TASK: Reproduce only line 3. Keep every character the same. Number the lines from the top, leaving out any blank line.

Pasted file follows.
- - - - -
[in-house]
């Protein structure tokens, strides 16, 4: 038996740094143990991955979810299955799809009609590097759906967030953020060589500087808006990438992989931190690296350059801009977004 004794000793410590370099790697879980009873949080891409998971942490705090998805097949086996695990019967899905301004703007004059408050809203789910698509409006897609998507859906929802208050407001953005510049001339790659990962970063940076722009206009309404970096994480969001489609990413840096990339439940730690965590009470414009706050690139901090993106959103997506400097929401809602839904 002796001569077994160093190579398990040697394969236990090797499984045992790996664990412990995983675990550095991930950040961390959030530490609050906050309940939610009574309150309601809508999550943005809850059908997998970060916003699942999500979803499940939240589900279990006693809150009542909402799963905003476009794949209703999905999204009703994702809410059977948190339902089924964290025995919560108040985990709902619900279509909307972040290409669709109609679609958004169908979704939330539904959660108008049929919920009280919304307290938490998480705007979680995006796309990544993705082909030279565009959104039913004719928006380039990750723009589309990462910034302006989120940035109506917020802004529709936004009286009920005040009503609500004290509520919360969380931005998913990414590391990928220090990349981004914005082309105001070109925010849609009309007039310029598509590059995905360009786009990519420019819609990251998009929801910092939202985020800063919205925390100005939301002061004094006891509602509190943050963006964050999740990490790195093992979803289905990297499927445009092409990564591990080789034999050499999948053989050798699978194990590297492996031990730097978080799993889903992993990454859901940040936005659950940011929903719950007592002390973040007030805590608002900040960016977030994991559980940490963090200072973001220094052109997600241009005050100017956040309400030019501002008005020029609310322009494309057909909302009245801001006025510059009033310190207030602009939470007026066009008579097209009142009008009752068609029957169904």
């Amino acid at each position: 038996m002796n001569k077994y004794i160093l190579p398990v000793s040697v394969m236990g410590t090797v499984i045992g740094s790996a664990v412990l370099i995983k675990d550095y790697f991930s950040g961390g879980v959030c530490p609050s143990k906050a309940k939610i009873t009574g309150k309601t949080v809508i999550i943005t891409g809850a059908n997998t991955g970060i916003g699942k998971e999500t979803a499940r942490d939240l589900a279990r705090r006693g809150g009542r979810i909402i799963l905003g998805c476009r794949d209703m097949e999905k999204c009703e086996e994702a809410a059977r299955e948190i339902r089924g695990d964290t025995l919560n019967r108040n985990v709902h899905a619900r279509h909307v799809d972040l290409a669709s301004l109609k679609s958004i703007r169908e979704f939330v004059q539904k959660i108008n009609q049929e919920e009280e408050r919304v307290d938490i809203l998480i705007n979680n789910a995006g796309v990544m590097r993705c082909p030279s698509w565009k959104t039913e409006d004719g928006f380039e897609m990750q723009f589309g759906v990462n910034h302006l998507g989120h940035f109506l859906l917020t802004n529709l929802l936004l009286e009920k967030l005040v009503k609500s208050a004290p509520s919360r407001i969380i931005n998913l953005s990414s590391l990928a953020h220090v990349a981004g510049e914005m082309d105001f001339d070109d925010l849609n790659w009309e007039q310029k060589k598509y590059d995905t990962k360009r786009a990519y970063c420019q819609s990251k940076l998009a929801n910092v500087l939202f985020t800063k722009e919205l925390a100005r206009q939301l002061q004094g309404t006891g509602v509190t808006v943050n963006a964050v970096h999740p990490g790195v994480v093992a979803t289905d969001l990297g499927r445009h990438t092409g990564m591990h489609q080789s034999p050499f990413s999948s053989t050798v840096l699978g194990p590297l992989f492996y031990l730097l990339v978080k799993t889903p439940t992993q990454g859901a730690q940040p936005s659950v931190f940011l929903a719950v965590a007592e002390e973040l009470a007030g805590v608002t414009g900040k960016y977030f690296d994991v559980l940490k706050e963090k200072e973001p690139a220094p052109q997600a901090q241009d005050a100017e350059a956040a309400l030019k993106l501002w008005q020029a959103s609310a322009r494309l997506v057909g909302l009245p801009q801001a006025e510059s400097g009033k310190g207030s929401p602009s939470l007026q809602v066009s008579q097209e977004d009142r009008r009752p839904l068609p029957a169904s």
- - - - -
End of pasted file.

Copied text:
């Amino acid at each position: 038996m002796n001569k077994y004794i160093l190579p398990v000793s040697v394969m236990g410590t090797v499984i045992g740094s790996a664990v412990l370099i995983k675990d550095y790697f991930s950040g961390g879980v959030c530490p609050s143990k906050a309940k939610i009873t009574g309150k309601t949080v809508i999550i943005t891409g809850a059908n997998t991955g970060i916003g699942k998971e999500t979803a499940r942490d939240l589900a279990r705090r006693g809150g009542r979810i909402i799963l905003g998805c476009r794949d209703m097949e999905k999204c009703e086996e994702a809410a059977r299955e948190i339902r089924g695990d964290t025995l919560n019967r108040n985990v709902h899905a619900r279509h909307v799809d972040l290409a669709s301004l109609k679609s958004i703007r169908e979704f939330v004059q539904k959660i108008n009609q049929e919920e009280e408050r919304v307290d938490i809203l998480i705007n979680n789910a995006g796309v990544m590097r993705c082909p030279s698509w565009k959104t039913e409006d004719g928006f380039e897609m990750q723009f589309g759906v990462n910034h302006l998507g989120h940035f109506l859906l917020t802004n529709l929802l936004l009286e009920k967030l005040v009503k609500s208050a004290p509520s919360r407001i969380i931005n998913l953005s990414s590391l990928a953020h220090v990349a981004g510049e914005m082309d105001f001339d070109d925010l849609n790659w009309e007039q310029k060589k598509y590059d995905t990962k360009r786009a990519y970063c420019q819609s990251k940076l998009a929801n910092v500087l939202f985020t800063k722009e919205l925390a100005r206009q939301l002061q004094g309404t006891g509602v509190t808006v943050n963006a964050v970096h999740p990490g790195v994480v093992a979803t289905d969001l990297g499927r445009h990438t092409g990564m591990h489609q080789s034999p050499f990413s999948s053989t050798v840096l699978g194990p590297l992989f492996y031990l730097l990339v978080k799993t889903p439940t992993q990454g859901a730690q940040p936005s659950v931190f940011l929903a719950v965590a007592e002390e973040l009470a007030g805590v608002t414009g900040k960016y977030f690296d994991v559980l940490k706050e963090k200072e973001p690139a220094p052109q997600a901090q241009d005050a100017e350059a956040a309400l030019k993106l501002w008005q020029a959103s609310a322009r494309l997506v057909g909302l009245p801009q801001a006025e510059s400097g009033k310190g207030s929401p602009s939470l007026q809602v066009s008579q097209e977004d009142r009008r009752p839904l068609p029957a169904s």